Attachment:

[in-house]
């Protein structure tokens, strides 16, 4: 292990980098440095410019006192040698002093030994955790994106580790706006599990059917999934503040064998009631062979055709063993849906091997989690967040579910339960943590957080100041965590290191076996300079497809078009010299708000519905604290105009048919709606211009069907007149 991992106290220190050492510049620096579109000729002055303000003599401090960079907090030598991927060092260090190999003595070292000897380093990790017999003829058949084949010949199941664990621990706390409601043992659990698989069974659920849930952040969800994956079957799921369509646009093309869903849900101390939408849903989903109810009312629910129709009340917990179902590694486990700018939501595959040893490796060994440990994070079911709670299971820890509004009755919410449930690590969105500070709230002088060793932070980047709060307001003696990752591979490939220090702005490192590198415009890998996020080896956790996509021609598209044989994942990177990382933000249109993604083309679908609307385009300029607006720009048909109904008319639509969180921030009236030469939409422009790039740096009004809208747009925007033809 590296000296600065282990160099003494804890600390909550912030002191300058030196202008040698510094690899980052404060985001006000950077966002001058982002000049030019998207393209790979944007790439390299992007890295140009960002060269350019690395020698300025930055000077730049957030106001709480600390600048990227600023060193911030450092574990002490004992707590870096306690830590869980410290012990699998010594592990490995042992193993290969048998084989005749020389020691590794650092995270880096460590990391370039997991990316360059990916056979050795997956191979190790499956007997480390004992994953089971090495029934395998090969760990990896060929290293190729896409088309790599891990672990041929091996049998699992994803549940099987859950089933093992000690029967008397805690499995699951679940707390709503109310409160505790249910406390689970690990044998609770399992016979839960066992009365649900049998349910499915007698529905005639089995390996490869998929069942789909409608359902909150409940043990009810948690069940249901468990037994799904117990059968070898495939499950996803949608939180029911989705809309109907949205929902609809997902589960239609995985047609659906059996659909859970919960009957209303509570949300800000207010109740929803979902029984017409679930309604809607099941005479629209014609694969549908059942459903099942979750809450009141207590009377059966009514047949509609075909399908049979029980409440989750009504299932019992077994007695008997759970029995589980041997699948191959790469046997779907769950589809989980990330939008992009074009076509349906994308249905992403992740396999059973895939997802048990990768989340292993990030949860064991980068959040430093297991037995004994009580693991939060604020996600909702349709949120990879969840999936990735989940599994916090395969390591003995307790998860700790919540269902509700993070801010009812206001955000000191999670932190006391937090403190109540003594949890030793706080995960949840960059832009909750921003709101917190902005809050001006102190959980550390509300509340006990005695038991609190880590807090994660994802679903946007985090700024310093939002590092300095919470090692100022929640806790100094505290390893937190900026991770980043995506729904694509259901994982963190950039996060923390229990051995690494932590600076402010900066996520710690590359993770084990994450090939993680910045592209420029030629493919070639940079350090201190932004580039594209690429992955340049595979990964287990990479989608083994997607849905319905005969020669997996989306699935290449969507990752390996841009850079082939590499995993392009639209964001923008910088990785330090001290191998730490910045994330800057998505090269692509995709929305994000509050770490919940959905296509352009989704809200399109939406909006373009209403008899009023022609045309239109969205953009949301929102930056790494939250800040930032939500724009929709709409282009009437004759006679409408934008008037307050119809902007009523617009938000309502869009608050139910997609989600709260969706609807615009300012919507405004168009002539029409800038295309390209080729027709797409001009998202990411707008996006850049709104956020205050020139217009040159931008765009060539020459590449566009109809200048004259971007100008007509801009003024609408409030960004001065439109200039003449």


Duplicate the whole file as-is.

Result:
[in-house]
């Protein structure tokens, strides 16, 4: 292990980098440095410019006192040698002093030994955790994106580790706006599990059917999934503040064998009631062979055709063993849906091997989690967040579910339960943590957080100041965590290191076996300079497809078009010299708000519905604290105009048919709606211009069907007149 991992106290220190050492510049620096579109000729002055303000003599401090960079907090030598991927060092260090190999003595070292000897380093990790017999003829058949084949010949199941664990621990706390409601043992659990698989069974659920849930952040969800994956079957799921369509646009093309869903849900101390939408849903989903109810009312629910129709009340917990179902590694486990700018939501595959040893490796060994440990994070079911709670299971820890509004009755919410449930690590969105500070709230002088060793932070980047709060307001003696990752591979490939220090702005490192590198415009890998996020080896956790996509021609598209044989994942990177990382933000249109993604083309679908609307385009300029607006720009048909109904008319639509969180921030009236030469939409422009790039740096009004809208747009925007033809 590296000296600065282990160099003494804890600390909550912030002191300058030196202008040698510094690899980052404060985001006000950077966002001058982002000049030019998207393209790979944007790439390299992007890295140009960002060269350019690395020698300025930055000077730049957030106001709480600390600048990227600023060193911030450092574990002490004992707590870096306690830590869980410290012990699998010594592990490995042992193993290969048998084989005749020389020691590794650092995270880096460590990391370039997991990316360059990916056979050795997956191979190790499956007997480390004992994953089971090495029934395998090969760990990896060929290293190729896409088309790599891990672990041929091996049998699992994803549940099987859950089933093992000690029967008397805690499995699951679940707390709503109310409160505790249910406390689970690990044998609770399992016979839960066992009365649900049998349910499915007698529905005639089995390996490869998929069942789909409608359902909150409940043990009810948690069940249901468990037994799904117990059968070898495939499950996803949608939180029911989705809309109907949205929902609809997902589960239609995985047609659906059996659909859970919960009957209303509570949300800000207010109740929803979902029984017409679930309604809607099941005479629209014609694969549908059942459903099942979750809450009141207590009377059966009514047949509609075909399908049979029980409440989750009504299932019992077994007695008997759970029995589980041997699948191959790469046997779907769950589809989980990330939008992009074009076509349906994308249905992403992740396999059973895939997802048990990768989340292993990030949860064991980068959040430093297991037995004994009580693991939060604020996600909702349709949120990879969840999936990735989940599994916090395969390591003995307790998860700790919540269902509700993070801010009812206001955000000191999670932190006391937090403190109540003594949890030793706080995960949840960059832009909750921003709101917190902005809050001006102190959980550390509300509340006990005695038991609190880590807090994660994802679903946007985090700024310093939002590092300095919470090692100022929640806790100094505290390893937190900026991770980043995506729904694509259901994982963190950039996060923390229990051995690494932590600076402010900066996520710690590359993770084990994450090939993680910045592209420029030629493919070639940079350090201190932004580039594209690429992955340049595979990964287990990479989608083994997607849905319905005969020669997996989306699935290449969507990752390996841009850079082939590499995993392009639209964001923008910088990785330090001290191998730490910045994330800057998505090269692509995709929305994000509050770490919940959905296509352009989704809200399109939406909006373009209403008899009023022609045309239109969205953009949301929102930056790494939250800040930032939500724009929709709409282009009437004759006679409408934008008037307050119809902007009523617009938000309502869009608050139910997609989600709260969706609807615009300012919507405004168009002539029409800038295309390209080729027709797409001009998202990411707008996006850049709104956020205050020139217009040159931008765009060539020459590449566009109809200048004259971007100008007509801009003024609408409030960004001065439109200039003449």